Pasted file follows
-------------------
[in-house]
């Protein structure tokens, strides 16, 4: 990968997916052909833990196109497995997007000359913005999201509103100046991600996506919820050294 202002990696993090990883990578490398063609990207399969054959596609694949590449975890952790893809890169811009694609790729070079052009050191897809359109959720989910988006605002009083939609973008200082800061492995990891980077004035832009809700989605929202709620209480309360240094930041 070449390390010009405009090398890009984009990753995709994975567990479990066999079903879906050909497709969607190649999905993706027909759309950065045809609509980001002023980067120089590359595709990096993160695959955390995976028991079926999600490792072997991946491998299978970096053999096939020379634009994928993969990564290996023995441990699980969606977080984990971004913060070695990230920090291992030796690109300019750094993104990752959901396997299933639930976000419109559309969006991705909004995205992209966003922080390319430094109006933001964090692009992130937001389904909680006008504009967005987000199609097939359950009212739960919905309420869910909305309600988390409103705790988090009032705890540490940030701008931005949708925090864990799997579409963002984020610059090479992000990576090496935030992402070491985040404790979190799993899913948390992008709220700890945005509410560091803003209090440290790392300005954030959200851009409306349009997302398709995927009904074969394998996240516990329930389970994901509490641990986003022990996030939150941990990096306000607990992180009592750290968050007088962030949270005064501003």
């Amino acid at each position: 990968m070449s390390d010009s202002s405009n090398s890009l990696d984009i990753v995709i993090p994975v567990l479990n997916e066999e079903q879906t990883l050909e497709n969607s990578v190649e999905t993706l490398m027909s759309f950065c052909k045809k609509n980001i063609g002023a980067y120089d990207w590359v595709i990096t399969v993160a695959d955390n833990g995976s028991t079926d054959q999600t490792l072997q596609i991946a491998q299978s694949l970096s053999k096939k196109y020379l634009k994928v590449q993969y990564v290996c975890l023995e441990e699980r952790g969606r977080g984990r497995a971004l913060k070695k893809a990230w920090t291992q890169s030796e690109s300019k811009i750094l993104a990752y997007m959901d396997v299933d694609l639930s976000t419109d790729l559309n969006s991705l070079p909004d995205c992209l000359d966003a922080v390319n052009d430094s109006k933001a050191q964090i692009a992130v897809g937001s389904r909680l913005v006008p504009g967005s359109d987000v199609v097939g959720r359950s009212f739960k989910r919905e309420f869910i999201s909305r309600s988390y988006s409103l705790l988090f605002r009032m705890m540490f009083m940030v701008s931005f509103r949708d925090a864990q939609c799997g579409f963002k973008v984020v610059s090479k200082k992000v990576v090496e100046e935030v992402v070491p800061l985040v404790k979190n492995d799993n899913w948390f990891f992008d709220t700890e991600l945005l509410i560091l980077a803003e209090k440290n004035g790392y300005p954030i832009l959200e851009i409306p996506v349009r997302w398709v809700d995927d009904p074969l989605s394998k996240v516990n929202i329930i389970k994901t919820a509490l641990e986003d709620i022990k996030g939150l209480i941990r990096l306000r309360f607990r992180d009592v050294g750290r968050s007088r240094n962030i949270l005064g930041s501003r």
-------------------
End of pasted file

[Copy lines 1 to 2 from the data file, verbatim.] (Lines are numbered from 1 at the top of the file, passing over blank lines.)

[in-house]
């Protein structure tokens, strides 16, 4: 990968997916052909833990196109497995997007000359913005999201509103100046991600996506919820050294 202002990696993090990883990578490398063609990207399969054959596609694949590449975890952790893809890169811009694609790729070079052009050191897809359109959720989910988006605002009083939609973008200082800061492995990891980077004035832009809700989605929202709620209480309360240094930041 070449390390010009405009090398890009984009990753995709994975567990479990066999079903879906050909497709969607190649999905993706027909759309950065045809609509980001002023980067120089590359595709990096993160695959955390995976028991079926999600490792072997991946491998299978970096053999096939020379634009994928993969990564290996023995441990699980969606977080984990971004913060070695990230920090291992030796690109300019750094993104990752959901396997299933639930976000419109559309969006991705909004995205992209966003922080390319430094109006933001964090692009992130937001389904909680006008504009967005987000199609097939359950009212739960919905309420869910909305309600988390409103705790988090009032705890540490940030701008931005949708925090864990799997579409963002984020610059090479992000990576090496935030992402070491985040404790979190799993899913948390992008709220700890945005509410560091803003209090440290790392300005954030959200851009409306349009997302398709995927009904074969394998996240516990329930389970994901509490641990986003022990996030939150941990990096306000607990992180009592750290968050007088962030949270005064501003």